The picture offered by the sources I have been citing is quite different. It portrays

bitter hostility between the "Ebionites," those who saw Christianity as a reformed

Judaism, and the "false apostle" Paul. It portrays both Peter and James as resolutely

opposed to dropping what were regarded as the essential requirements of Jewish law. It

uncovers a form of Christianity to which Acts makes no clear reference--the gnostic

variety which saw Jesus as opening the way to a direct, inner experience of the Divine.

The traditional picture of a united apostolic church begins to look suspiciously like a

public relations picture--resting on the facts, but suppressing those which are

uncomfortable. The "unity of the apostolic era" looks much more like the divided state in

which we now find ourselves, with even less of an ecumenical spirit, less of a will for


Behind each of these factions of early Christianity lies a particular view of Jesus

himself, and more specifically, of the relationship between the Divine and the human in

Jesus. The issues involved were given their classical form in the creedal councils of the

early church, under the clear influence of Greek thought. The competing views ranged from

seeing Jesus as completely human to seeing him as completely divine--from the Arian to the

docetic, if your are interested in such terms. The consensus reached was that Jesus was in

some way fully human and fully divine; but there seemed to be no way to understand this

that was clearly satisfying.

The main difficulty, I would suggest, lay in conceiving of the Divine and the human as

utterly and irreconcilably different. When the Divine is seen simply as infinite and

perfect and the human as simply finite and fallen, there really is no way to combine the

two in one individual. When the Divine is seen as immensely remote, working only

indirectly through agents, there is again a gap that is difficult to bridge.

This means that the problem is not simply one of defining the relationship between the

Divine and the human in Jesus. It requires that we understand what we mean by the term

"human," and it seems regularly overlooked in discussions of the nature of Jesus that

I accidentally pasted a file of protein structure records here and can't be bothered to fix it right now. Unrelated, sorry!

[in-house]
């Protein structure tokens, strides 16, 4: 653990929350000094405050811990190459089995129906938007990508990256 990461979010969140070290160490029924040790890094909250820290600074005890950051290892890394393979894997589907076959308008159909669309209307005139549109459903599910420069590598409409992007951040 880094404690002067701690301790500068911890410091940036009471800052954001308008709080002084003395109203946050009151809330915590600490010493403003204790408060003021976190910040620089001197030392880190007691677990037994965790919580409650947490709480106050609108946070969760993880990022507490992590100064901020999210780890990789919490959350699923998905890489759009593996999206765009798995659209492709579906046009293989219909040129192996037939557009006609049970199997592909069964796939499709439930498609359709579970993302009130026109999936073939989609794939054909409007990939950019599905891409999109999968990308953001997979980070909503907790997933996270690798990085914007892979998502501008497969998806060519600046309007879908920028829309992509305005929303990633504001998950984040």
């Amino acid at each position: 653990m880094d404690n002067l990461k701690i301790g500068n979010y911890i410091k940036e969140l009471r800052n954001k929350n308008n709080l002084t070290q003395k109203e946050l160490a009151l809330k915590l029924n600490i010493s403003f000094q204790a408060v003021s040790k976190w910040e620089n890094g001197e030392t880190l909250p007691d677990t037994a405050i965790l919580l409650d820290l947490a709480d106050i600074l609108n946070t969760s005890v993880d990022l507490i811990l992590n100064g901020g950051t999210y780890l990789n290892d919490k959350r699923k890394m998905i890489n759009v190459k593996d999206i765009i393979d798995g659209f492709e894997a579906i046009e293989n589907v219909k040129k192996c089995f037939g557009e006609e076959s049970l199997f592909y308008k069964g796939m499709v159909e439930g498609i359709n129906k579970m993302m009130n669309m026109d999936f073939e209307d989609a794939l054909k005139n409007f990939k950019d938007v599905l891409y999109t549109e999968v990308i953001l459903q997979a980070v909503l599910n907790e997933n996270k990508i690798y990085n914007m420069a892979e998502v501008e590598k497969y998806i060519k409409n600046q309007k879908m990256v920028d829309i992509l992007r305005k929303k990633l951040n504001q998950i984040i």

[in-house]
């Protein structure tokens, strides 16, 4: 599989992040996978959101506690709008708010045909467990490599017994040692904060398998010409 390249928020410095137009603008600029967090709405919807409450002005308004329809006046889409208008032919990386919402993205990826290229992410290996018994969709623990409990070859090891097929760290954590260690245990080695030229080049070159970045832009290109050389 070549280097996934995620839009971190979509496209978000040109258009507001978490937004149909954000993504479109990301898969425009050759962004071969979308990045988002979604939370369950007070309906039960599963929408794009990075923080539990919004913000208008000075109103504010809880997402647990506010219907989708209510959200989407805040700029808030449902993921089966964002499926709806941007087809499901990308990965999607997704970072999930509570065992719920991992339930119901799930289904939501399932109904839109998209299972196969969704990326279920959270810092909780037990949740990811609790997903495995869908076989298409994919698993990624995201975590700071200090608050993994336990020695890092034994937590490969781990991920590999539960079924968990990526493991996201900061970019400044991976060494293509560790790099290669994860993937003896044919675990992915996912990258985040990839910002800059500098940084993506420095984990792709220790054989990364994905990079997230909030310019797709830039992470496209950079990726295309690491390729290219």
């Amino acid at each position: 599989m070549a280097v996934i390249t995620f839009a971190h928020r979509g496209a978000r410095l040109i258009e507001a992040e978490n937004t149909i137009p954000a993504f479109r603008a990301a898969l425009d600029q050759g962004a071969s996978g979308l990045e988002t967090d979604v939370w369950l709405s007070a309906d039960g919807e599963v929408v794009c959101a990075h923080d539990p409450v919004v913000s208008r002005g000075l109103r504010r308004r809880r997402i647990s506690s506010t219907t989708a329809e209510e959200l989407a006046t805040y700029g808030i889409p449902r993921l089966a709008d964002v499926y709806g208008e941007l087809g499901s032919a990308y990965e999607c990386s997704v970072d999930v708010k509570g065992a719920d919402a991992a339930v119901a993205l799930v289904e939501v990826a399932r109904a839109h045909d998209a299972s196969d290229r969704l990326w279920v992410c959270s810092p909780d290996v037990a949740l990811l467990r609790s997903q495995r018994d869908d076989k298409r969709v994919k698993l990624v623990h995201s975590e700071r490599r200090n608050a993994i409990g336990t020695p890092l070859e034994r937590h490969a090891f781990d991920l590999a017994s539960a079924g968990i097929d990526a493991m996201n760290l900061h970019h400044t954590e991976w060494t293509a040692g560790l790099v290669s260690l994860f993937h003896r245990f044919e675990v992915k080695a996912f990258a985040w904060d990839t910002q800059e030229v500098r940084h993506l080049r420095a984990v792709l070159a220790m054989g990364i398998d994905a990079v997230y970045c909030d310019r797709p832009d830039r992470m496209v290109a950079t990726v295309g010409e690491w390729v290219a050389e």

there is no widespread agreement about our own nature. We might paraphrase a question in

the first Epistle of John: "If we do not understand our brother whom we have seen, how can

we understand God whom we have not seen?"

In each case, it can be argued that there is a kind of projection going on, with people

prescribing for everyone what has worked for them. The Judaizing Christians saw a lawless,

pagan world, pitifully short on ethics, full of seductive temptations. They found security

and moral strength in a trust in laws that had divine authority behind them, and that

sense of security and strength depended on seeing Jesus as the new Moses. The gnostics, on

the other hand, could readily believe that God was wholly present in Jesus because they

had experienced the divine presence in themselves. To their minds, if Jesus could not say

that he and the Father were one, he was not worth listening to. The mainline church came

to be perhaps the most pessimistic of the three, effectively giving up on both divine laws

and personal transformation, and substituting obedience to the regulations of the church.

The first step in presenting our Christology to other Christians, then, might well be to

explore what we mean when we talk of a "human nature." Do we mean only the worst side of

the human race, or do we include the best as well? Do we limit ourselves to what seem to

be the prevailing averages, or do we include the extraordinary? Do we see only our actual

performance, or do we allow for our potentialities? Only when we at least know what we are

talking about can we have some assurance that we understand each other.

For the second step, I would urge that we not rest our case on our favorite Gospel

passages. As I indicated in my first talk of this series, the Gospels present a wide range

of views about Jesus; and I would go on to suggest that to find an adequate Biblical basis

for our Christology, we must take that variety into account.

This second step in fact relates very closely to the first. As soon as we start looking

clearly at "human nature," we find that we have our ups and downs, our good days and our

bad days. There are times when it seems impossible to love our world and our

fellow-humans, and other times when it seems impossible not to. The picture of Jesus

sometimes praying to a remote Father and sometimes having a sense of total unity should be

perfectly understandable; and as soon as we see it in this light, we see what we are doing

when we focus exclusively on either our faults or our potentialities.